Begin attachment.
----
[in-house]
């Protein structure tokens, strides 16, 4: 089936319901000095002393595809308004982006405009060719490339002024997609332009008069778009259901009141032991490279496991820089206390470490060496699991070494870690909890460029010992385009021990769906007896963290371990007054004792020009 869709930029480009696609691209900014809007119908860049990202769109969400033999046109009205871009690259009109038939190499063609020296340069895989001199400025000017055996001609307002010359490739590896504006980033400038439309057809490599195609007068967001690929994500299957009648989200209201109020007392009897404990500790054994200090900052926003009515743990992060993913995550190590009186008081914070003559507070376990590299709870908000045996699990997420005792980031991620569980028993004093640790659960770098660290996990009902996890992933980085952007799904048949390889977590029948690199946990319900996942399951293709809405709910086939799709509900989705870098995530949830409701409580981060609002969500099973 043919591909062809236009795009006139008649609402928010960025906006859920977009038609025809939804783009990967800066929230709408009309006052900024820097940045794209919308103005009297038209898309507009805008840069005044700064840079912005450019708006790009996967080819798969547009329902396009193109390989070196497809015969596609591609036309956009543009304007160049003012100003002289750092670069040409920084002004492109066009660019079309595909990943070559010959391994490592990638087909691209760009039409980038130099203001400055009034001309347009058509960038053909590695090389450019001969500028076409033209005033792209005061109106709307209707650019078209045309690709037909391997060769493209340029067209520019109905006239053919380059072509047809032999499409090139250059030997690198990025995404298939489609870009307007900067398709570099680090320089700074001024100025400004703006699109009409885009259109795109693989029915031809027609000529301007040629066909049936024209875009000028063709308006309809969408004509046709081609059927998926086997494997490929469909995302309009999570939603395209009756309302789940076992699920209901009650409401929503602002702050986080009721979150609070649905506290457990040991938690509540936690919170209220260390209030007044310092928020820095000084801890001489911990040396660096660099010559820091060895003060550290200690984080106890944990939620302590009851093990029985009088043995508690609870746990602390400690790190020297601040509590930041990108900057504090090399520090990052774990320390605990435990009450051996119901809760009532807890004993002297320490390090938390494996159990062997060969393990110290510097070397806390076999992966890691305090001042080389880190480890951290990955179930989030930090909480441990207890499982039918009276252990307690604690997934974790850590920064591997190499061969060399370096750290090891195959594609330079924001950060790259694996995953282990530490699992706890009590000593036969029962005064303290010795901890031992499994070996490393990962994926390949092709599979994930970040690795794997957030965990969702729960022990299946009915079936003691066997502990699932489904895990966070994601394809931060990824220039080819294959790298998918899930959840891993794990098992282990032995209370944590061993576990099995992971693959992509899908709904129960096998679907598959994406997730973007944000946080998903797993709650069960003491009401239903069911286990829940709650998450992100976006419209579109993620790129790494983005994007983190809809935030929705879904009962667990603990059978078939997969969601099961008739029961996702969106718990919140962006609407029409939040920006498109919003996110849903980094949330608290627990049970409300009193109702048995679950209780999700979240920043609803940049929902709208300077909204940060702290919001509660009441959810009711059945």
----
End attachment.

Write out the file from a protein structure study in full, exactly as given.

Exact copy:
[in-house]
């Protein structure tokens, strides 16, 4: 089936319901000095002393595809308004982006405009060719490339002024997609332009008069778009259901009141032991490279496991820089206390470490060496699991070494870690909890460029010992385009021990769906007896963290371990007054004792020009 869709930029480009696609691209900014809007119908860049990202769109969400033999046109009205871009690259009109038939190499063609020296340069895989001199400025000017055996001609307002010359490739590896504006980033400038439309057809490599195609007068967001690929994500299957009648989200209201109020007392009897404990500790054994200090900052926003009515743990992060993913995550190590009186008081914070003559507070376990590299709870908000045996699990997420005792980031991620569980028993004093640790659960770098660290996990009902996890992933980085952007799904048949390889977590029948690199946990319900996942399951293709809405709910086939799709509900989705870098995530949830409701409580981060609002969500099973 043919591909062809236009795009006139008649609402928010960025906006859920977009038609025809939804783009990967800066929230709408009309006052900024820097940045794209919308103005009297038209898309507009805008840069005044700064840079912005450019708006790009996967080819798969547009329902396009193109390989070196497809015969596609591609036309956009543009304007160049003012100003002289750092670069040409920084002004492109066009660019079309595909990943070559010959391994490592990638087909691209760009039409980038130099203001400055009034001309347009058509960038053909590695090389450019001969500028076409033209005033792209005061109106709307209707650019078209045309690709037909391997060769493209340029067209520019109905006239053919380059072509047809032999499409090139250059030997690198990025995404298939489609870009307007900067398709570099680090320089700074001024100025400004703006699109009409885009259109795109693989029915031809027609000529301007040629066909049936024209875009000028063709308006309809969408004509046709081609059927998926086997494997490929469909995302309009999570939603395209009756309302789940076992699920209901009650409401929503602002702050986080009721979150609070649905506290457990040991938690509540936690919170209220260390209030007044310092928020820095000084801890001489911990040396660096660099010559820091060895003060550290200690984080106890944990939620302590009851093990029985009088043995508690609870746990602390400690790190020297601040509590930041990108900057504090090399520090990052774990320390605990435990009450051996119901809760009532807890004993002297320490390090938390494996159990062997060969393990110290510097070397806390076999992966890691305090001042080389880190480890951290990955179930989030930090909480441990207890499982039918009276252990307690604690997934974790850590920064591997190499061969060399370096750290090891195959594609330079924001950060790259694996995953282990530490699992706890009590000593036969029962005064303290010795901890031992499994070996490393990962994926390949092709599979994930970040690795794997957030965990969702729960022990299946009915079936003691066997502990699932489904895990966070994601394809931060990824220039080819294959790298998918899930959840891993794990098992282990032995209370944590061993576990099995992971693959992509899908709904129960096998679907598959994406997730973007944000946080998903797993709650069960003491009401239903069911286990829940709650998450992100976006419209579109993620790129790494983005994007983190809809935030929705879904009962667990603990059978078939997969969601099961008739029961996702969106718990919140962006609407029409939040920006498109919003996110849903980094949330608290627990049970409300009193109702048995679950209780999700979240920043609803940049929902709208300077909204940060702290919001509660009441959810009711059945």